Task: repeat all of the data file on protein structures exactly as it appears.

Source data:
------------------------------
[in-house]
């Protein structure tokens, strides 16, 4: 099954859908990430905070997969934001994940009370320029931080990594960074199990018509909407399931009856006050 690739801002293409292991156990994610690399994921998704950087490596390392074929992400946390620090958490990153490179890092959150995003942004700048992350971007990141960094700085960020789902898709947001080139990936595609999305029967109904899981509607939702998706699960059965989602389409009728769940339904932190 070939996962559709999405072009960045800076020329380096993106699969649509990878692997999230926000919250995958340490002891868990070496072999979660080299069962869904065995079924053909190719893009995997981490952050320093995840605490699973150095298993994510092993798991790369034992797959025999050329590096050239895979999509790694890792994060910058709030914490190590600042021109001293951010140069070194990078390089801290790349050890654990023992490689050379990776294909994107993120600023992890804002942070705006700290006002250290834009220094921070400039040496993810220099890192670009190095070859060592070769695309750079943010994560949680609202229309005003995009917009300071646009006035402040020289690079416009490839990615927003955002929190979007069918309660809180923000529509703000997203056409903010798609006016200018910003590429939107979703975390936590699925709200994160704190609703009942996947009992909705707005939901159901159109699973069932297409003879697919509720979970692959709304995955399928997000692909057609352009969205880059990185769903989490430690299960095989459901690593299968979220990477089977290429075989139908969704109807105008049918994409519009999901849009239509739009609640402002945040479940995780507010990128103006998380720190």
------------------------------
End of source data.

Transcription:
[in-house]
């Protein structure tokens, strides 16, 4: 099954859908990430905070997969934001994940009370320029931080990594960074199990018509909407399931009856006050 690739801002293409292991156990994610690399994921998704950087490596390392074929992400946390620090958490990153490179890092959150995003942004700048992350971007990141960094700085960020789902898709947001080139990936595609999305029967109904899981509607939702998706699960059965989602389409009728769940339904932190 070939996962559709999405072009960045800076020329380096993106699969649509990878692997999230926000919250995958340490002891868990070496072999979660080299069962869904065995079924053909190719893009995997981490952050320093995840605490699973150095298993994510092993798991790369034992797959025999050329590096050239895979999509790694890792994060910058709030914490190590600042021109001293951010140069070194990078390089801290790349050890654990023992490689050379990776294909994107993120600023992890804002942070705006700290006002250290834009220094921070400039040496993810220099890192670009190095070859060592070769695309750079943010994560949680609202229309005003995009917009300071646009006035402040020289690079416009490839990615927003955002929190979007069918309660809180923000529509703000997203056409903010798609006016200018910003590429939107979703975390936590699925709200994160704190609703009942996947009992909705707005939901159901159109699973069932297409003879697919509720979970692959709304995955399928997000692909057609352009969205880059990185769903989490430690299960095989459901690593299968979220990477089977290429075989139908969704109807105008049918994409519009999901849009239509739009609640402002945040479940995780507010990128103006998380720190």